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P Kay
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Hi, I've been stuck on this problem for awhile now, is there a way for me to use a value that I found in one method, into another? Specifically, I'm trying to use the data that I got in getDogsWeight, and use that data in my getDogsHumanAge method.



I wanna do it so that I don't have to ask the user again to input the code, but rather use it from the main that is running it.

 
Popa Mihai
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Hello,

Of course it can be done. Please have a look at this: arguments .
 
Campbell Ritchie
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One reason you are having problems is that you don't have a Dog class.
The weight of a dog should be a property of the dog and should be recorded as a field in a dog object.
 
P Kay
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I'm sorry, I'm still having trouble trying to understand how to reference the 'answer' from one method, and use that in another method. I tried looking at the arguments link, and got even more lost. I'm trying to do this:
MAIN CLASS
method1( )
method2( )

method 1
int X
whatever code
return X

method 2
int Z
int Y = ***method1 data??***

whatever code

return Z

etc.

When I try to recall it, I get an error asking to put in a class




my full program code is this: (the assignment was to split everything into different methods, and then have the user input the data we need and spit it back out to them.

 
Junilu Lacar
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It's difficult to do what you want to do because your methods do too much. They have multiple responsibilities. The "smell" to recognize is "I just want to do a little bit of what that method does." The solution is to break up the method that has the little bit of functionality that you want so that the "little bit" is in a method by itself. Then it's easy to call it from wherever you want to use it without worry about other "side-effects".

Standard convention in Java is to have a method named "getSomething()" just return the value of that "something". It could be a value stored someplace, like an instance variable, or it could be a calculated value. You would not, however, put logic that prompts the user and accepts user input for a value of something in the getSomething() method. That job would be given to another method, say "inputSomething()" for example.
 
Junilu Lacar
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BTW, those switch statements to get the dogs age are horrific. you should find a way to simplify the calculation and make the code shorter. Brute forcing it like that is just not a good way to go.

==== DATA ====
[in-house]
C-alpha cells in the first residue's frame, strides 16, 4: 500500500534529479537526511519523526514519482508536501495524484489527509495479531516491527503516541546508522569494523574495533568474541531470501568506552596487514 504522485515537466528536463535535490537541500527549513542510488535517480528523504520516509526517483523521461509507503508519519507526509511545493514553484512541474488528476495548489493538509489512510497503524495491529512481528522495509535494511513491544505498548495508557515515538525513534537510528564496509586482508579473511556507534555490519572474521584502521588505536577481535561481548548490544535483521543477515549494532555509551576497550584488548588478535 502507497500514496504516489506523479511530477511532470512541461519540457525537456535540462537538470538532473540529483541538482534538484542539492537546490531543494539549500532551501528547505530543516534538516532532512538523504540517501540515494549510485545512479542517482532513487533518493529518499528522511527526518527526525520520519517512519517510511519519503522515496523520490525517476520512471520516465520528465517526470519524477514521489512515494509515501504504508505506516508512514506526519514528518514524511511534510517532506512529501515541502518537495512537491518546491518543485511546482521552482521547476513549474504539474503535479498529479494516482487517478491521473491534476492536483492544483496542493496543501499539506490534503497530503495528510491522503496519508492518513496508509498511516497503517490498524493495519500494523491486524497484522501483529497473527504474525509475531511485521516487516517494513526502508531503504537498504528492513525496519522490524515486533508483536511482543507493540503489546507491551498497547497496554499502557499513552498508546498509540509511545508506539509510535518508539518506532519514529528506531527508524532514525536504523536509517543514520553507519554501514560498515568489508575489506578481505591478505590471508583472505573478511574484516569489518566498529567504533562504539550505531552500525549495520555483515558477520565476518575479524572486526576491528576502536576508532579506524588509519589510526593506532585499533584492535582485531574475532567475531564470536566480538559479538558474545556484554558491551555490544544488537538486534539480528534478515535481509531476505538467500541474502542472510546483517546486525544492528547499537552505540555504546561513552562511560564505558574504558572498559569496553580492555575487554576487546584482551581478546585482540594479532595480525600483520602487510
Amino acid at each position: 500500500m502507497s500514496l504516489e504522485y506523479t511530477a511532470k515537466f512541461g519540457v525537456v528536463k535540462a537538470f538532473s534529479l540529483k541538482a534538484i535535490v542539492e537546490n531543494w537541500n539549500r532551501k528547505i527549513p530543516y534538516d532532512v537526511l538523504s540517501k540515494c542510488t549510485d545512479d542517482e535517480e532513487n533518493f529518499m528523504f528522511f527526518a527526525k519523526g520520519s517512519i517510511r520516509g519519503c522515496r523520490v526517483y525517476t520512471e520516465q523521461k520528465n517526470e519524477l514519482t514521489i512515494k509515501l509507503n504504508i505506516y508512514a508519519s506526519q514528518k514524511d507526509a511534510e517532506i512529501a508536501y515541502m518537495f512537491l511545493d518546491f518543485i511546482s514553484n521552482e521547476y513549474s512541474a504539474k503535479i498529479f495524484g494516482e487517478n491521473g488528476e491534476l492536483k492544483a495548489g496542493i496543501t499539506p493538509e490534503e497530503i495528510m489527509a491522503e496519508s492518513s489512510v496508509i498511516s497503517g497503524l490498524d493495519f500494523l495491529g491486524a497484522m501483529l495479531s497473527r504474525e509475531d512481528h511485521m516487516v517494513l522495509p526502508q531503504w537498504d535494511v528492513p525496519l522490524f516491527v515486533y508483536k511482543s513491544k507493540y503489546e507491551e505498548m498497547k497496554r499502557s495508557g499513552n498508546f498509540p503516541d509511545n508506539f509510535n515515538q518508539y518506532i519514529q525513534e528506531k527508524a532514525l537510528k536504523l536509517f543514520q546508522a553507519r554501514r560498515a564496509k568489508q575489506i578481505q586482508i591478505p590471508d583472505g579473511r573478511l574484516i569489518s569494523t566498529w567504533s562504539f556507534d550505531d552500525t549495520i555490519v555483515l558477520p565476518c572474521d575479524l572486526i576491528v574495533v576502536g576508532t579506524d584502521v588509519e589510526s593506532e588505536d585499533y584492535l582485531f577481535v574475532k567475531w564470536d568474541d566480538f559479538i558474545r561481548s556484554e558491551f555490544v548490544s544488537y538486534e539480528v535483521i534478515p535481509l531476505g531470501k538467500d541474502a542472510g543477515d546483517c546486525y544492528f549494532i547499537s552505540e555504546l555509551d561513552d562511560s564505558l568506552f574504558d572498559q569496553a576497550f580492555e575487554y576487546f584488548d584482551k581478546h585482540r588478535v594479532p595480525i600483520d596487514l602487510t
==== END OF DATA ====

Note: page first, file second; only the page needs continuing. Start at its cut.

P Kay
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Junilu Lacar wrote:BTW, those switch statements to get the dogs age are horrific. You should find a way to simplify the calculation and make the code shorter. Brute forcing it like that is just not a good way to go.


Thank you very much for your help! (I agree, but the assignment was to get the different values from a website and do it accordingly) I ended up using parameters to store the values I got from one method to use into another.

I appreciate everyone's help/feedback!
 
Campbell Ritchie
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You're welcome

And sorry for not noticing earlier: welcome to the Ranch.
 
P Kay
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Campbell Ritchie wrote:You're welcome

And sorry for not noticing earlier: welcome to the Ranch.


no worries! thank you very much! I'm glad I joined, such friendly and helpful people
 
Junilu Lacar
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If you read this out loud, this code doesn't make a lot of sense.

How can a dog's human age be its weight? If I look at the xxxDogWeight() methods, they all return the value of dogsHumanAge. There seems to be some conceptual disconnect there.

Also, what's the point of the do-while loop? The loop condition is (dogsWeightIsInvalid) but this will always be false, so you only ever execute the loop body, and consequently the if statement, exactly one time. In fact, your indentation in the last else actually misleads the reader into thinking that the last dogsWeightIsInvalid = false is only executed as part of the last else clause. This is not the case. It is a separate statement and will be executed independently of the if-else statement. If you want the execution to be as the indentation suggests, you need to put {} around the two statements of the last else clause.
 
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